Alright, so how did the New Orleans Pelicans (then Hornets) follow up the Anthony Davis draft? They had another high lottery selection in the 2013 NBA Draft, but what would they do with it?
Year one of the Anthony Davis era had its fair share of turmoil. Once again the New Orleans Pelicans leading scorer, Eric Gordon, struggled to stay off the injured reserve and missed 40 games in the 2012-13 season. Davis was still a teenager— his game was very raw at this point—but he did display the immense potential that made him the consensus number one pick the draft prior. The team went 27-55 and as a result, were awarded the 6th overall selection in the 2013 NBA Draft.
There’s one thing first and foremost you must know about the 2013 NBA Draft, it sucked. The NBA world was introduced to Anthony Bennett, the first ever Canadian-born player selected with the first pick of a draft. Which at the time we all thought was going to be an honor bestowed upon next year’s pick, Andrew Wiggins.
Bennett going first overall was one of the bigger surprises in recent draft history. Noone really had him going anywhere near first, except apparently the ones that mattered, the Cleveland Cavaliers. Would the ballsy pick work out for the organization? The first 12 games of his career answer that question better than I could.
Here’s a fun fact about Anthony Bennett: He didn’t make his first field goal or even get his first assist in the NBA until his 5th game. Things wouldn’t turn around, his name will forever be immortalized as one of the biggest busts in NBA history.
It’s fun to point fingers and criticize the ineptitude of the Cavaliers but as mentioned before, this draft was tough on the eyes. There really wasn’t a consensus number one pick in this draft and multiple mock big boards varied with who the Cavaliers would go with. Some had Alex Len going first, others like in the case of Chris Mannix of Sports Illustrated, had Nerlens Noel going with the initial pick.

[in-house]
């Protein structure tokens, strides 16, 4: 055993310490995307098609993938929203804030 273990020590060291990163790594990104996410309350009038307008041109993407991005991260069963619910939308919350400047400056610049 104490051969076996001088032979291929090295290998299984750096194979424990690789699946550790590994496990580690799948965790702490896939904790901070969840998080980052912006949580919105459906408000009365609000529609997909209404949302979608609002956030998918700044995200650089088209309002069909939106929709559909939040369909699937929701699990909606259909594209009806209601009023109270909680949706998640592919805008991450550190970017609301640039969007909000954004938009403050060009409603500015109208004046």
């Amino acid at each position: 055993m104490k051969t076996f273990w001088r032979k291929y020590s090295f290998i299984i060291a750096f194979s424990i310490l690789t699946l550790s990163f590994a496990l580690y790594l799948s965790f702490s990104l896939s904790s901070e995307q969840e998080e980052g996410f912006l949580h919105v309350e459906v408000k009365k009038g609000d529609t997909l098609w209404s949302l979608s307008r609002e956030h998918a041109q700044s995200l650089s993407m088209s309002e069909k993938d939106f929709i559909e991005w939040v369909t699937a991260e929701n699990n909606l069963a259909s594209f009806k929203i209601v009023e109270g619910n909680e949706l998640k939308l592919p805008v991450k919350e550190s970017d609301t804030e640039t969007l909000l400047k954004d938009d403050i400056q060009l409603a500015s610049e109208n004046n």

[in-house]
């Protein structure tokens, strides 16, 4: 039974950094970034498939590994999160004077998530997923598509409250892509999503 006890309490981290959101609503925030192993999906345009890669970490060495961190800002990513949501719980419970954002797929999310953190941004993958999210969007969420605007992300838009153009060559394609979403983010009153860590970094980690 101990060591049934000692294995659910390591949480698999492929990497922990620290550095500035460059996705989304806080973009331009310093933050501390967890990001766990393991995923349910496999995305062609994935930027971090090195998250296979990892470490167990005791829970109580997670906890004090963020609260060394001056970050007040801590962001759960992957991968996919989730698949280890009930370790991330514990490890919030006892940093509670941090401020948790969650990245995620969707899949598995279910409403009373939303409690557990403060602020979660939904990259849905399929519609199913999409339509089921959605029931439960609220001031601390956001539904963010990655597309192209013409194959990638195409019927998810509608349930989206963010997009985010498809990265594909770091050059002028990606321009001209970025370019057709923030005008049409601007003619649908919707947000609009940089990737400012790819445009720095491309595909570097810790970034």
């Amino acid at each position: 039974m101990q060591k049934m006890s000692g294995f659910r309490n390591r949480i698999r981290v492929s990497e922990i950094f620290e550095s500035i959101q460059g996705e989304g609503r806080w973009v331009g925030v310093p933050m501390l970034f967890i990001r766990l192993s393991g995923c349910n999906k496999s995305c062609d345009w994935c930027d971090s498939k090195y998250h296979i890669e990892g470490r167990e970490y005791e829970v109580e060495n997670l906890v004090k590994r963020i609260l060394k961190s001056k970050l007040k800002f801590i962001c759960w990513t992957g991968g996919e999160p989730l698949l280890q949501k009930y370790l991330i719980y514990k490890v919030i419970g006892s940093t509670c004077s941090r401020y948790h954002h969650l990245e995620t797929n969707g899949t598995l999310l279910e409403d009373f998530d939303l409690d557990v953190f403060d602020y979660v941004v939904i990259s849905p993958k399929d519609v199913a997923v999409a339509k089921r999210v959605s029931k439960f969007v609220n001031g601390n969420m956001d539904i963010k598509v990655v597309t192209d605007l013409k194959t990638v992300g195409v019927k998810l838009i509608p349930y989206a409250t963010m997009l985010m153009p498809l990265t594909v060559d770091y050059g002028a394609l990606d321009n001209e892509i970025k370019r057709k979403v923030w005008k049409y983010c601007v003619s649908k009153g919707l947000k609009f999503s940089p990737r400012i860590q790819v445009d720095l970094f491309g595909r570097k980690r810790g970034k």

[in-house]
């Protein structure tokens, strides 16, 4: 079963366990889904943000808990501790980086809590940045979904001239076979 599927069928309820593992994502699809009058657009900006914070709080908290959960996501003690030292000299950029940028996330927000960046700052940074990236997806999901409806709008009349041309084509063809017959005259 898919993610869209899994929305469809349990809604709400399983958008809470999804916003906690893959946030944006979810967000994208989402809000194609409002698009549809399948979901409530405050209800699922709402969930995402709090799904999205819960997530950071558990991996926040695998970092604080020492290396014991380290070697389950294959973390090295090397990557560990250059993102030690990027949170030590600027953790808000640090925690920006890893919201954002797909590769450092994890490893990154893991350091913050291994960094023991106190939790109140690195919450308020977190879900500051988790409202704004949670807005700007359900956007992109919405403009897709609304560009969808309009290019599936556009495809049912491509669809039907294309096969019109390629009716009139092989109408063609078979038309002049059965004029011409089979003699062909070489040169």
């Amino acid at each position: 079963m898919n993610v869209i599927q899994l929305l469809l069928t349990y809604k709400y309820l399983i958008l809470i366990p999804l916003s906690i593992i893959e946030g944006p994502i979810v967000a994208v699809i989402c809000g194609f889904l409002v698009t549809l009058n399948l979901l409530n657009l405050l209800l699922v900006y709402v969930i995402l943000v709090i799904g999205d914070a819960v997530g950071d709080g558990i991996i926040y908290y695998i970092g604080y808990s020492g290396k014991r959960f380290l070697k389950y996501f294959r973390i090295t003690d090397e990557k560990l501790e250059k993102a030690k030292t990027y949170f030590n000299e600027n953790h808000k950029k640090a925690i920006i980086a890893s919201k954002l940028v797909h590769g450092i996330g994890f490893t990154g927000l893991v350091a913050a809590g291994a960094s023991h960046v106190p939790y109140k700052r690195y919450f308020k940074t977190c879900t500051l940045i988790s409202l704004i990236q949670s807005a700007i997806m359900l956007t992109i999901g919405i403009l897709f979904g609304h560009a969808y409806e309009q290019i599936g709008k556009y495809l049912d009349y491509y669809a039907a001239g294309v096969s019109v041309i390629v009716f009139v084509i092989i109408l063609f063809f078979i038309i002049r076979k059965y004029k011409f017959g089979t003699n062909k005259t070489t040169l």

One thing was relatively certain entering this draft, Nerlens Noel was going to go early. So when he slipped to 6th, it felt as if New Orleans got a steal. Noel and Davis manning the frontcourt did have some promise (this was before the three-point revolution really took off, aka Steph Curry hadn’t dropped 54 at MSG yet).
But instead of seeing what the two Univerity of Kentucky products could accomplish together, Noel was shipped to Philly. It probably wouldn’t have worked out offensively, but Noel did have 4.4 blocks per game in his freshman season…that paint was going to be protected with him and Davis.
This trade defined what the upcoming years were going to bring about for both organizations. For Sam Hinkie and the Philadephia 76ers, a certain process was born. For Dell Demps and the New Orleans Pelicans, they were locked into this era’s iteration of West and Paul with Holiday and Davis.
The Pelicans also sent a 2014 protected first-round pick alongside Noel for Holiday’s services. Being Top 5 protected, it would convey the following season as the Pelicans wound up with10th pick. With that selection, Philly went with Elfrid Payton.
So essentially the Pelicans would’ve just had Payton four seasons earlier, and Jrue Holiday didn’t turn out to be that bad, did he? In hindsight, the Pels actually won this trade. Noel would never materialize, and Holiday has been instrumental to what limited success the team has had over the past five seasons.
The Sixers/Pelicans swapped second-round picks in the deal and the Pels wound up with Pierre Jackson with the 42nd overall pick. Jackson wouldn’t play a game in the Big Easy, and would actually be shipped back to Philly for Russ Smith a year later. Smith would play 6 games for the Pelicans, averaging 0.8 points in 4.8 minutes and would be assigned/recalled to and from the G-League five times in the span of a month back in 2014 before being acquired by the Grizzlies. Demps’ second-round magic strikes again!